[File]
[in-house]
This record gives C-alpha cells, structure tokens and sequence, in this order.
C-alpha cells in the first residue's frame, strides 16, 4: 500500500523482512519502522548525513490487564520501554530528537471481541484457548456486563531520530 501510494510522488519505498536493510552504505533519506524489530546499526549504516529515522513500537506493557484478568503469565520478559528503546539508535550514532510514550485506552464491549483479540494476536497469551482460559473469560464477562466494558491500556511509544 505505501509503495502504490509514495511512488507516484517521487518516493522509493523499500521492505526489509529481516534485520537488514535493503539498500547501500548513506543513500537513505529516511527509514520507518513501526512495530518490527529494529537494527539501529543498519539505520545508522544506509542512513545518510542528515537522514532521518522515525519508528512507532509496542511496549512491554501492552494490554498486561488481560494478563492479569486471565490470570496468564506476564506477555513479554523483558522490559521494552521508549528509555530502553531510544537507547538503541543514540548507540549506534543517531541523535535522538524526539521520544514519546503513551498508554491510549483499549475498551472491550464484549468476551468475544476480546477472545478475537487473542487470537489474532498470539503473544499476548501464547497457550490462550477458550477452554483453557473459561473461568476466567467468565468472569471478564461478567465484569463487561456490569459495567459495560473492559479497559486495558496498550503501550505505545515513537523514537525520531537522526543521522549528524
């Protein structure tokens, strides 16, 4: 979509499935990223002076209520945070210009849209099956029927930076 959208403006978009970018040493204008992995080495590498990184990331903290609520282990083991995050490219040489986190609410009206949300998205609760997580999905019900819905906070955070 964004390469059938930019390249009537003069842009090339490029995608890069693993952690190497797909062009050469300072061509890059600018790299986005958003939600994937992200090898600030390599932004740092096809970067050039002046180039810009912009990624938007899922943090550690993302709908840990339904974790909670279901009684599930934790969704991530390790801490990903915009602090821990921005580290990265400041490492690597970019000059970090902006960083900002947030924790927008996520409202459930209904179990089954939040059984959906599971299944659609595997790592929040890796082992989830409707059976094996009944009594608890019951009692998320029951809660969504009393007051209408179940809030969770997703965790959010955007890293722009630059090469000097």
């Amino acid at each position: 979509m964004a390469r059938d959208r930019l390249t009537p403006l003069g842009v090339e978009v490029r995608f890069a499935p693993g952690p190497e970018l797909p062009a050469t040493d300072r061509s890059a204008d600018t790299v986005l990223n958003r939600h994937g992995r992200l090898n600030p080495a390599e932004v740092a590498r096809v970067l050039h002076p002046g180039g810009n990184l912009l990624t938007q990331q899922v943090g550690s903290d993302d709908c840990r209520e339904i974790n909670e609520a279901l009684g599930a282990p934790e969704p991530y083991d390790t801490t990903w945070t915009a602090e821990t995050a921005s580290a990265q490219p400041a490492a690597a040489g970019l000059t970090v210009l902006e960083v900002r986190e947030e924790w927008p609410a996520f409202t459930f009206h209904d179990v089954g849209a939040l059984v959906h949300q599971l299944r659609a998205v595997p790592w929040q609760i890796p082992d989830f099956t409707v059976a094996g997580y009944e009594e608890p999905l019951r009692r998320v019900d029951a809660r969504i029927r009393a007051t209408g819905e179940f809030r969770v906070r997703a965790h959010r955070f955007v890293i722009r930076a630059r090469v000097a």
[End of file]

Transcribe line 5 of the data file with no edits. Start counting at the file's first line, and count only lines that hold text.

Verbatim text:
């Amino acid at each position: 979509m964004a390469r059938d959208r930019l390249t009537p403006l003069g842009v090339e978009v490029r995608f890069a499935p693993g952690p190497e970018l797909p062009a050469t040493d300072r061509s890059a204008d600018t790299v986005l990223n958003r939600h994937g992995r992200l090898n600030p080495a390599e932004v740092a590498r096809v970067l050039h002076p002046g180039g810009n990184l912009l990624t938007q990331q899922v943090g550690s903290d993302d709908c840990r209520e339904i974790n909670e609520a279901l009684g599930a282990p934790e969704p991530y083991d390790t801490t990903w945070t915009a602090e821990t995050a921005s580290a990265q490219p400041a490492a690597a040489g970019l000059t970090v210009l902006e960083v900002r986190e947030e924790w927008p609410a996520f409202t459930f009206h209904d179990v089954g849209a939040l059984v959906h949300q599971l299944r659609a998205v595997p790592w929040q609760i890796p082992d989830f099956t409707v059976a094996g997580y009944e009594e608890p999905l019951r009692r998320v019900d029951a809660r969504i029927r009393a007051t209408g819905e179940f809030r969770v906070r997703a965790h959010r955070f955007v890293i722009r930076a630059r090469v000097a």